Oscar’s dad bounded out of the pickup truck, wagging his tail.
“Woof-hoo! In your face, katt! We beat you!”
“Woof-iddy-doo-dah!” yelped Oscar. “My dad’s the best. Oh, yes, he is. Yes, he is!”
The katt driver slowly slinked out of the SUV, daintily licking his right paw as if he didn’t have a care in the whole, wide world.
“In what alternative universe does losing equal winning, flea brain?” he asked.
“Who are you calling flea brain, hairball?”
“If the stupid fits, wear it.”
“Well, at least I don’t smell like a can of tuna that’s been sitting in the sun too long.”
“No, you smell like a wet dogg. What’s the matter? Couldn’t wait till you found a fire hydrant?”
“What about you? Still peeing in a sandbox and trying to cover it up?”
“Enough!” shrieked the commanding voice of a majestic-looking hawkowl who was wearing a park ranger uniform and riding a horse with antlers.
“Wow!” said Oscar. “He’s part hawk, part owl!”
“Yes,” whispered his mother. “This park is filled with many magical and mythical creatures.”
“Bunch of weirdos,” whispered Oscar’s dad out of the side of his muzzle. “He looks like a freak.”
“I’m a she,” said the hawkowl. “And thanks to my owl half, I have a highly developed auditory system.”
“Huh?” said Oscar’s father.
“She said she can hear very, very well, you dumb dogg!” shouted the katt driver as the rest of his family piled out of the SUV to preen in the sunshine. Except the teenage katt boy. He was playing a video game and stayed inside the car.
“Are we there yet?” he yowled.
“Then let’s leave. I’m bored!”
“Can you soar like a hawk, ma’am?” Oscar asked the park ranger eagerly (which is how he asked everything).
The hawkowl nodded. “Best of both species. I’m hawk-eyed and owl-eared.”
“His horse is weird, too,” Oscar’s dad muttered. “Whoever heard of a horse with antlers?”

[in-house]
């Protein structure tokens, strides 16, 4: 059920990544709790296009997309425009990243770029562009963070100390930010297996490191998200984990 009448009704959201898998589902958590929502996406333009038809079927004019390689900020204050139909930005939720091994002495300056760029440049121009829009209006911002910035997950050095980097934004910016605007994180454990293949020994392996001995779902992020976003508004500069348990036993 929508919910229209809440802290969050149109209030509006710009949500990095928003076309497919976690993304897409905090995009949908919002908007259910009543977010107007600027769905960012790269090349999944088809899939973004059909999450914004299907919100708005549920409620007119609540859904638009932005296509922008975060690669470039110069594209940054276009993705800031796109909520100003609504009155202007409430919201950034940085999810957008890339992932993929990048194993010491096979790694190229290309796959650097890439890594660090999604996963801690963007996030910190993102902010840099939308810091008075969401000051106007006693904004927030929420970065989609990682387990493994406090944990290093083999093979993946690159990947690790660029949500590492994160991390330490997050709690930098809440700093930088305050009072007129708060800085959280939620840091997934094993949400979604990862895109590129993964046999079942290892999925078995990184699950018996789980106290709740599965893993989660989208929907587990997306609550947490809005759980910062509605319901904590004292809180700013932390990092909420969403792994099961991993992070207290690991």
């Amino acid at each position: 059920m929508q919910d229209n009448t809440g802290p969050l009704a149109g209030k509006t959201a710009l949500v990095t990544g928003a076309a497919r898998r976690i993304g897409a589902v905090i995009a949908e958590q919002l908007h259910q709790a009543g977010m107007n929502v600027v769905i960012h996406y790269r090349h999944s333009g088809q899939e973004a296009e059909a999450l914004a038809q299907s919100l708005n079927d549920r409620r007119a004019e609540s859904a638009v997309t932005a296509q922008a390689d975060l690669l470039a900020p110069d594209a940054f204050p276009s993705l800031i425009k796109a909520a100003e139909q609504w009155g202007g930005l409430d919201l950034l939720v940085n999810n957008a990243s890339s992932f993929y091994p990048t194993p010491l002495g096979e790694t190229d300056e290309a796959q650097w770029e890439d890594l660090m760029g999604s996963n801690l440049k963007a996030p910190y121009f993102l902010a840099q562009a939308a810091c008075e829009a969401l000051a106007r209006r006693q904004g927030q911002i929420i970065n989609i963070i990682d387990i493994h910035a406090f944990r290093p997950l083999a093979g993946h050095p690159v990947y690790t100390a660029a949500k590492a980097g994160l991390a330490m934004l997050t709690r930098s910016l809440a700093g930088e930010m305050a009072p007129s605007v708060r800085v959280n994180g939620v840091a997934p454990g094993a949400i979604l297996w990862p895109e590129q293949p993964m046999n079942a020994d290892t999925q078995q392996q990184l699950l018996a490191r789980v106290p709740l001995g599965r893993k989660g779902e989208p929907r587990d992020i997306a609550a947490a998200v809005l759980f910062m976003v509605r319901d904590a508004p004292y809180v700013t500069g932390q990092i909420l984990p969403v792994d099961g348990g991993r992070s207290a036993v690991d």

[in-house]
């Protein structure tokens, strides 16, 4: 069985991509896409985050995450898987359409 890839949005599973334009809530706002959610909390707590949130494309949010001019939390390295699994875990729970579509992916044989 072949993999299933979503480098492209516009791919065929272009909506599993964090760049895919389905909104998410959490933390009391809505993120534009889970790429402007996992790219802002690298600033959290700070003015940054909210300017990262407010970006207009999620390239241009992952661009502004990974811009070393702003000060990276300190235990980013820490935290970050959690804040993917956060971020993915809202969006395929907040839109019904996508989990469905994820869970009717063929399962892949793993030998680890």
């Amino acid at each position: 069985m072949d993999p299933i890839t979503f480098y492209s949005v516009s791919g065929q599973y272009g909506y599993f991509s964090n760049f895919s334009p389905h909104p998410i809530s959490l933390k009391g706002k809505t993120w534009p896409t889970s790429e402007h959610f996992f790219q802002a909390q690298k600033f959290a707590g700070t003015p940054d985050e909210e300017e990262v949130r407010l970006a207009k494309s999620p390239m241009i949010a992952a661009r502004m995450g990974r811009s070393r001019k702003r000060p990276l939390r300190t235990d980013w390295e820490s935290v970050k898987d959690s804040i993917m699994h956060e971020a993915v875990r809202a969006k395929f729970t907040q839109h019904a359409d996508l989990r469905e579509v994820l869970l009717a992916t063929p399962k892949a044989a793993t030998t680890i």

“Me,” said the hawkowl. “As I said, I have very good hearing.”
My ancestors, you see,” said the wise hawkowl, tucking her wings behind her back, “realized something you katts and doggs have failed to learn: The world is filled with many fierce and wild creatures, especially here on the far edge of civilization.”
The dogg family tilted their heads sideways to listen.
The katts shut their eyes and yawned.
“Bor-r-r-ring,” whined Blade.
The hawkowl kept going. “My ancestors quickly realized that, up against the ferocious beasts who still roam the dark forests of this wilderness, they must, somehow, learn to live together or they would surely die alone.”
“And that,” Oscar’s dad whispered snidely, “is how you end up with a freak show riding a moosehorse.”
The doggs panted out a “heh-heh” chuckle.
“I can still hear you,” said the hawkowl, tapping the side of her owl head with the tip of her hawk wing. “Good ears. Remember?”
“Whatever,” muttered Fifi, who, like many teenagers, grew impatient whenever boring old people spoke wisely.
“Tell us when you’re done, park person,” said the tubby tabby, Blade. “We’re missing our naps.”
“Where, pray tell, is the katt section?” asked the katt mom. “We all need to bathe.”
“You mean lick yourselves!” shouted Oscar’s dad.
Oscar howled with laughter.
The hawkowl sighed. “‘Oh, East is East and West is West, and never the twain shall meet.’”
“Huh?” said Oscar’s dad.
“It’s poetry,” said the snobby katt dad, as his family climbed back into their SUV. “Read a book sometime!”
“Why read ’em when you can chew ’em?” said Oscar’s dad, leading the way back into the pickup truck.